It's not often we stumble onto something on the New York Post's Page 6 that contributes to our understanding of mental health, but never say never. How could we resist this headline: Brad Pitt: 'I was smoking way too much dope'? Turns out that the actor went through a period of being depressed, in the late 1990s, and talked about in an interview in the Hollywood Reporter.

    "I got really sick of myself at the end of the 1990s. I was hiding out from the celebrity thing, I was smoking way too much dope, I was sitting on the couch and just turning into a doughnut and I really got irritated with myself," he says. "I got to: 'What's the point? I know better than this.' " 

    Brad Pitt turning into a doughnut is a little hard to picture, but that's the point: It's immensely valuable to have a guy with just about everything imaginable going for him, not even counting Angelina Jolie as his partner, admit that he was seriously depressed. Depression doesn't respect (or reflect on) your talents and assets; it can strike down the best and the brightest, including the sexiest man alive. 

    Brad and GeorgeIn fact, two of the sexiest men alive: George Clooney also recently acknowledged  his own bout with depression, the Post notes."Clooney recently revealed his battle with hopeless feelings after being injured while making Syriana. Clooney told Rolling Stone in November that he considered suicide."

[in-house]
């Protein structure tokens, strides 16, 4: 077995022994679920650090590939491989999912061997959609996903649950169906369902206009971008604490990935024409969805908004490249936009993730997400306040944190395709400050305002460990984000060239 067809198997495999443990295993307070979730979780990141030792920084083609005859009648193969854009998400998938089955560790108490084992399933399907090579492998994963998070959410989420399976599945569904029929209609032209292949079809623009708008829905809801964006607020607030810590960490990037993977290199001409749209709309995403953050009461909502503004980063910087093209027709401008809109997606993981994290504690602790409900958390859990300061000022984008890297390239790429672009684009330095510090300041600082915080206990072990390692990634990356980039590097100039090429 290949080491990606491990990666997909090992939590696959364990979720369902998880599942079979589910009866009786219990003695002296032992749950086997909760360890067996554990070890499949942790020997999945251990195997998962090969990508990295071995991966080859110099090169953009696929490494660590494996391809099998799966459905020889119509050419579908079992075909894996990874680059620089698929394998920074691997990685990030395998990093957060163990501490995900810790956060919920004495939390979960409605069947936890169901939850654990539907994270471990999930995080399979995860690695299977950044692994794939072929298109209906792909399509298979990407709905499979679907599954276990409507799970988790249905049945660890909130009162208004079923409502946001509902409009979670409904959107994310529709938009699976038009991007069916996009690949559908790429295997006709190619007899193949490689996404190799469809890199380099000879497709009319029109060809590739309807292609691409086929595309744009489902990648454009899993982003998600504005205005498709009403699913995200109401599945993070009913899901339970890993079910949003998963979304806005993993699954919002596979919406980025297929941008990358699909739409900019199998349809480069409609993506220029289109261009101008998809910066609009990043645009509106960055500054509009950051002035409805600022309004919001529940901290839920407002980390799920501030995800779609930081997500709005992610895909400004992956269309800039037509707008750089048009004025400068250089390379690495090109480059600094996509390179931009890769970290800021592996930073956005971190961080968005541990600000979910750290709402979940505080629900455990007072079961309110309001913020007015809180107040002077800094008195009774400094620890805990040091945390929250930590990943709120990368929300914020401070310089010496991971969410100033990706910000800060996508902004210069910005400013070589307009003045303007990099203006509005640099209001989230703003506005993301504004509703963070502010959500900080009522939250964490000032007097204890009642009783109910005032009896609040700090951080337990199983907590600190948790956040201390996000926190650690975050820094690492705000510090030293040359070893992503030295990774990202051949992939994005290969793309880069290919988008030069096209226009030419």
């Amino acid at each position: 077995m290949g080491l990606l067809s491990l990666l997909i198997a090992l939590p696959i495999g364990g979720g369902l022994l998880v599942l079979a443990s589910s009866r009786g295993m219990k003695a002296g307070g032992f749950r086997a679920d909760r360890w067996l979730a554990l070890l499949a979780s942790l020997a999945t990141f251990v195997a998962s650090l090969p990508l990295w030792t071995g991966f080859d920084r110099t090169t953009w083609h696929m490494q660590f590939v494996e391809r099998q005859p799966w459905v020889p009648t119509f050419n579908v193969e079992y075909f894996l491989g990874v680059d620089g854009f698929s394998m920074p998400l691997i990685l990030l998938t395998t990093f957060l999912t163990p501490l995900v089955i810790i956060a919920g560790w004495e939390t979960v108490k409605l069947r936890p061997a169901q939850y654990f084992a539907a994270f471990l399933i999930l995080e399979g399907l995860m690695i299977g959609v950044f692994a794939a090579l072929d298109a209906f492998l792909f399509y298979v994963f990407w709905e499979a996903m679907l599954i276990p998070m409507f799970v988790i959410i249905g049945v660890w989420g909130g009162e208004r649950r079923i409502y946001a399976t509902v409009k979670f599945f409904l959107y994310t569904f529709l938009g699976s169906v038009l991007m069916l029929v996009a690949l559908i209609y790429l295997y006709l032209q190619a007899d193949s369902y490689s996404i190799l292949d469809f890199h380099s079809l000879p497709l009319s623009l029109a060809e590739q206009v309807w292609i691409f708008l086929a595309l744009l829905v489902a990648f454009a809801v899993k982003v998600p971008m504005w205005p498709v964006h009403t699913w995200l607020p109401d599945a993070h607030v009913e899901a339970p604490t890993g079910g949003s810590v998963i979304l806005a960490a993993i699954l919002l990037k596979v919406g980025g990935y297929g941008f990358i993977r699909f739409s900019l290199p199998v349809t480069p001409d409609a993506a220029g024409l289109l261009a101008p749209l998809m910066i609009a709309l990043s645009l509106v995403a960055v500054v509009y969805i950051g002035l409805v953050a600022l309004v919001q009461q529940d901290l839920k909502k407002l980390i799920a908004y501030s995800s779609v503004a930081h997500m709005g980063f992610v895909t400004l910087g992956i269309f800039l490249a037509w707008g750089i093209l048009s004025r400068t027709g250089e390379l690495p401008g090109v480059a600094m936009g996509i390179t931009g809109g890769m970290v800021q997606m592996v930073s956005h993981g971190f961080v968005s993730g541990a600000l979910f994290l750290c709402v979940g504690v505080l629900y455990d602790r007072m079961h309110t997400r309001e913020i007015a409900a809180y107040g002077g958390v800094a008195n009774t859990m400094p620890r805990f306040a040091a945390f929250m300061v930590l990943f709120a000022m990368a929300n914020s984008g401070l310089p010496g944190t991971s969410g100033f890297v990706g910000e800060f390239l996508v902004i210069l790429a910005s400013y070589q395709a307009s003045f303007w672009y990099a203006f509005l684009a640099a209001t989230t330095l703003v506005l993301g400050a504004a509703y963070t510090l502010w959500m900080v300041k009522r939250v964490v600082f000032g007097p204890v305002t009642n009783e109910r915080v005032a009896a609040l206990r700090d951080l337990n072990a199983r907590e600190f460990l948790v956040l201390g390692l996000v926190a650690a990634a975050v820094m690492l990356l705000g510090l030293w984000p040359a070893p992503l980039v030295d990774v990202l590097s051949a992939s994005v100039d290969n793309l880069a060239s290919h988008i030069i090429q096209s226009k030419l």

We'd give you a link to that story, for more details, but it's behind a paywall on the Rolling Stone site. At any rate, this is the kind of admission that has the potential to help other people acknowledge their own profoundly negative feelings, especially teenage boys. Seriously depressed adolescent boys who are hiding their pain are the most at risk for suicide, Dr. Alan Apter notes in this video, and what they need most, he says, is role models who make it clear that it isn't unmanly to acknowledge dark feelings.

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  • Dueling Studies on the New Autism Criteria
    Jan. 20, 2012 Caroline Miller

    In a move surely intended to reassure parents, the American Psychiatric Association today rolled out two new field studies of the proposed changes in diagnostic criteria for autism for DSM-V. Unlike the study that hit the news yesterday, these showed that kids on the higher end of the spectrum, those with Asperger's and PDD-NOS, won't be excluded after all.

    Actually, the new studies weren't quite rolled out, but the association's director of research, Darrel Regier, told Bloomberg about them, obviously to counter the alarm in the autism community generated by yesterday's study suggesting that the new criteria for DSM-V would disqualify as many as half of those on the higher end of the spectrum.

    "One of the field trials showed a 1 percentage-point rise in diagnosis rates under the new criteria and the other showed a drop of 4 or 5 percentage points, " Bloomberg reports being told by Regier, who is also vice chairman of the task force on the new guidelines. "There was concern that by tightening the criteria we would drop the bottom out from people with previously diagnosed autism," Regier told Bloomberg. "We don't think that's likely to happen, based on our assessment."